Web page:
“It is therefore an isolated case that we are dealing with . . .
“A forensic audit is not something that can be rushed as there are a number of aspects that must be looked at. It has to be done carefully and with diligence to ensure credibility in the findings,” Cimas said in responses to The Sunday Mail Business last week.
The Society also accused this publication of making “unsubstantiated claims” and casting it in bad light.

But as the unpaid claims continue to mount, Corporate 24, which feels bound by the strictures of the law to attend to medical aid card holders, is now resorting to recover the money directly from Cimas members.

Last week, Corporate 24 claimed that it had been prejudiced of more than US$2 million since June last year.

“The decision to recover money from members was one of the toughest decisions that we had to make. Carrying the burden of continuously giving service without knowing when you will be paid had become unsustainable.

“We tried to wait for resolution but there seems to be no solution anywhere near. We have to pay for drugs, consumables, salaries and reagents to continue to run the business.

“Going forward, we will continue assisting Cimas clients without demanding cash upfront on condition that if the claim cannot be settled within 60 days we will seek recourse from the member who will have to pay us and claim for refund from Cimas,” said Corporate 24 last week.

Compromised arbiter
It is felt that Government cannot decisively deal with some of the disputes such as those between Cimas and Corporate 24 as PSMAS is accused of worse infractions. PSMAS owes service providers more than US$180 million, but through Statutory Instrument 77 of 2015, the Society’s property cannot be attached.

Zima secretary general Dr Shingi Bopoto says doctors and service providers have come up with a number of debt collection methods to recover their money.

Debts have soared to US$220 million.
Dr Shingi Bopoto, the Zimbabwe Medical Association (Zima) secretary general, told The Sunday Mail Business that doctors have come up with a number of debt collection methods in a bid to recover their money.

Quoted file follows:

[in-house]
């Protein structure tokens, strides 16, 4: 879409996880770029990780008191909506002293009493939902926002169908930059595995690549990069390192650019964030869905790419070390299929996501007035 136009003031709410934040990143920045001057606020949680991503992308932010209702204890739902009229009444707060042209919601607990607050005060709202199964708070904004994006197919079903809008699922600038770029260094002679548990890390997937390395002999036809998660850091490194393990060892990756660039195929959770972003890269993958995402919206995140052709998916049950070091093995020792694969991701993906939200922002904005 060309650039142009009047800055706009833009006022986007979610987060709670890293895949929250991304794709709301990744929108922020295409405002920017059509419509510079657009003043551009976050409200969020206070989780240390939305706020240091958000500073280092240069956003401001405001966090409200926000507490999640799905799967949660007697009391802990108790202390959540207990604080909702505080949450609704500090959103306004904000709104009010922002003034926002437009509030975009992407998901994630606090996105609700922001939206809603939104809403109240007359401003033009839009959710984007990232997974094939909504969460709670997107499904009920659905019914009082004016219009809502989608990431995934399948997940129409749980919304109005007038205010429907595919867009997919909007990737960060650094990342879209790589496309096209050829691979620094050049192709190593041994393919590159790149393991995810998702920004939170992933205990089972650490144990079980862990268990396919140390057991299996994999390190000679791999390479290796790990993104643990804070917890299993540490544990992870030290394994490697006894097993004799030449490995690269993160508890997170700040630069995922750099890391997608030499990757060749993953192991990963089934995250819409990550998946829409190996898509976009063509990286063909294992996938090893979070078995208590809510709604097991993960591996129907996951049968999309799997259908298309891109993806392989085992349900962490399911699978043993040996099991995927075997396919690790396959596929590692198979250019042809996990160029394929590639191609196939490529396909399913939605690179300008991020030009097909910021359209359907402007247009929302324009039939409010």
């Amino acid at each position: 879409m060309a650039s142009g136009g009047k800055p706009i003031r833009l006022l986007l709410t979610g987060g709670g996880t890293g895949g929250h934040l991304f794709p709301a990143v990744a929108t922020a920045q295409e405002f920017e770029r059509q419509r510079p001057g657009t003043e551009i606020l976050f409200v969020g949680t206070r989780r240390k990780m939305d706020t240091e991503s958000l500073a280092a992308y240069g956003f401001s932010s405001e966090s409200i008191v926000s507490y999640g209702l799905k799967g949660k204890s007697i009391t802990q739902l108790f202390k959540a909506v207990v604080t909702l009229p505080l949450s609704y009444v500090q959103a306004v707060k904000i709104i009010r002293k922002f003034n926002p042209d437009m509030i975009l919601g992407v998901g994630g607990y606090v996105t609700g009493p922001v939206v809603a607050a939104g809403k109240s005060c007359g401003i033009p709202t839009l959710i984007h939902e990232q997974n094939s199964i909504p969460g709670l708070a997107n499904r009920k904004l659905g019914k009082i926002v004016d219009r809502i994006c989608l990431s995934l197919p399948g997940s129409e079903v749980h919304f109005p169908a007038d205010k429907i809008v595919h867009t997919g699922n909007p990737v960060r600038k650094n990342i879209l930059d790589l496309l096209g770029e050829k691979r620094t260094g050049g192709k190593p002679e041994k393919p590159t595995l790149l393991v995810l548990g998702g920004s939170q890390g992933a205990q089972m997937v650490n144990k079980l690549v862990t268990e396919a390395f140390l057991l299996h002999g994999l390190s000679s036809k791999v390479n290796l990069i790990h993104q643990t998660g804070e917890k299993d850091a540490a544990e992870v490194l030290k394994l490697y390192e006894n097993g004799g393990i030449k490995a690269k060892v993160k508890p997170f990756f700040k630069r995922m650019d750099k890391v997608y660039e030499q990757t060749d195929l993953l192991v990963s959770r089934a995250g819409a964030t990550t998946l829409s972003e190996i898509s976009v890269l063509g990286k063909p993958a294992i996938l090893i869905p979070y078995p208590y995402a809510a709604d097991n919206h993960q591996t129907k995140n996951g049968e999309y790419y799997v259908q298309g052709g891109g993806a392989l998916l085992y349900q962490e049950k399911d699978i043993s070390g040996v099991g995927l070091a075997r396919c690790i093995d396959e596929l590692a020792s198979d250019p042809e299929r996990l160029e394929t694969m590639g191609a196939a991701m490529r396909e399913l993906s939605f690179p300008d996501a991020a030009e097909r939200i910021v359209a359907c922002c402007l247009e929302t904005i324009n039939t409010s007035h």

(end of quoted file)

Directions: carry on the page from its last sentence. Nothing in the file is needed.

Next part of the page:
“We have devised a number of methods to collect debts from the medical aid societies which include suing the medical aid societies — serving them with summons advising them that if they don’t pay such an amount we will take the matter before the courts.

“The other method which our doctors are using involves going before courts with those medical aid societies — in this area we are very happy as most of our doctors are winning their cases.

“Some doctors are engaging patients directly to come up with payment plans of how best they can settle their debts.

“As an association we are engaging the Government to help us settle the PSMAS debt. As we speak, we are working out something with the Finance and Economic Development Ministry to make sure we get something.

“On the other hand, we are engaging the Health and Child Care Ministry to ensure that all regulations that govern medical aid societies are enforced,” explained Dr Bopoto.

Government is in the process of establishing a regulatory board that will superintend medical aid societies and ease tensions between healthcare funders and service providers. The Medical Aid Regulatory Board could be appointed this year if Parliament passes the enabling law as recommended by the Health and Child Care Ministry.

Presently, the ministry oversees both parties and arbitrates disputes.  This arrangement has, however, failed to end the stand-off between service providers and medical aid societies. There is also a conscious attempt to close loopholes within the law that has led to the exploitation of medical aid subscribers. The Sunday MAil